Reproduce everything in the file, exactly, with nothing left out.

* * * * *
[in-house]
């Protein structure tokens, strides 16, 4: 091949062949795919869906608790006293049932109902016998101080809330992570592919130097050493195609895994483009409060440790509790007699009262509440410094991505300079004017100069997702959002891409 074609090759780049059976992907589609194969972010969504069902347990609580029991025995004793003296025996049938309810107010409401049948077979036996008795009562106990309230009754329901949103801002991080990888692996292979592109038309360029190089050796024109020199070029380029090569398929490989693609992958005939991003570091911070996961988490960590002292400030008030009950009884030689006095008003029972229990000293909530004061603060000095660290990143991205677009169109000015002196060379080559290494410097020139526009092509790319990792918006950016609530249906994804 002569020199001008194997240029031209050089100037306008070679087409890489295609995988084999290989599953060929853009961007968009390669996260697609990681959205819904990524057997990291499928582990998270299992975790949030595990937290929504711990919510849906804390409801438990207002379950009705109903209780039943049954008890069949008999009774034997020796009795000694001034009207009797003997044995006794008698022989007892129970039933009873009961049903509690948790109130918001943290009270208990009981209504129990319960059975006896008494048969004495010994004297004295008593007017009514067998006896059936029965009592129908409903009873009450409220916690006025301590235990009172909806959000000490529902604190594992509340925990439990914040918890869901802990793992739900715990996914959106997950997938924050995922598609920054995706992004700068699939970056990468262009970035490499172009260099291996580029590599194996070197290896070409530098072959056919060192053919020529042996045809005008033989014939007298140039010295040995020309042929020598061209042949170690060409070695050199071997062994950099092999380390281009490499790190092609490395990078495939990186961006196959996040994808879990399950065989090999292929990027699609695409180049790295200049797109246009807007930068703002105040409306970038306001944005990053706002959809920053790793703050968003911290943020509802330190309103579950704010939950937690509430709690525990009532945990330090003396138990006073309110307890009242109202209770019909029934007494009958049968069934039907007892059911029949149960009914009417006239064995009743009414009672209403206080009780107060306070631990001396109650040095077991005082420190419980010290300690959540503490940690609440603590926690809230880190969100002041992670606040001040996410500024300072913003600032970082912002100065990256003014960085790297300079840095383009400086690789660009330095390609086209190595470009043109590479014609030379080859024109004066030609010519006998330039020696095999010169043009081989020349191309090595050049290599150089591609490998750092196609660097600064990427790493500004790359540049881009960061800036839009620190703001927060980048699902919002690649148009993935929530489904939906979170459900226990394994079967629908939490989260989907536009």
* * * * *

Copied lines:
[in-house]
């Protein structure tokens, strides 16, 4: 091949062949795919869906608790006293049932109902016998101080809330992570592919130097050493195609895994483009409060440790509790007699009262509440410094991505300079004017100069997702959002891409 074609090759780049059976992907589609194969972010969504069902347990609580029991025995004793003296025996049938309810107010409401049948077979036996008795009562106990309230009754329901949103801002991080990888692996292979592109038309360029190089050796024109020199070029380029090569398929490989693609992958005939991003570091911070996961988490960590002292400030008030009950009884030689006095008003029972229990000293909530004061603060000095660290990143991205677009169109000015002196060379080559290494410097020139526009092509790319990792918006950016609530249906994804 002569020199001008194997240029031209050089100037306008070679087409890489295609995988084999290989599953060929853009961007968009390669996260697609990681959205819904990524057997990291499928582990998270299992975790949030595990937290929504711990919510849906804390409801438990207002379950009705109903209780039943049954008890069949008999009774034997020796009795000694001034009207009797003997044995006794008698022989007892129970039933009873009961049903509690948790109130918001943290009270208990009981209504129990319960059975006896008494048969004495010994004297004295008593007017009514067998006896059936029965009592129908409903009873009450409220916690006025301590235990009172909806959000000490529902604190594992509340925990439990914040918890869901802990793992739900715990996914959106997950997938924050995922598609920054995706992004700068699939970056990468262009970035490499172009260099291996580029590599194996070197290896070409530098072959056919060192053919020529042996045809005008033989014939007298140039010295040995020309042929020598061209042949170690060409070695050199071997062994950099092999380390281009490499790190092609490395990078495939990186961006196959996040994808879990399950065989090999292929990027699609695409180049790295200049797109246009807007930068703002105040409306970038306001944005990053706002959809920053790793703050968003911290943020509802330190309103579950704010939950937690509430709690525990009532945990330090003396138990006073309110307890009242109202209770019909029934007494009958049968069934039907007892059911029949149960009914009417006239064995009743009414009672209403206080009780107060306070631990001396109650040095077991005082420190419980010290300690959540503490940690609440603590926690809230880190969100002041992670606040001040996410500024300072913003600032970082912002100065990256003014960085790297300079840095383009400086690789660009330095390609086209190595470009043109590479014609030379080859024109004066030609010519006998330039020696095999010169043009081989020349191309090595050049290599150089591609490998750092196609660097600064990427790493500004790359540049881009960061800036839009620190703001927060980048699902919002690649148009993935929530489904939906979170459900226990394994079967629908939490989260989907536009």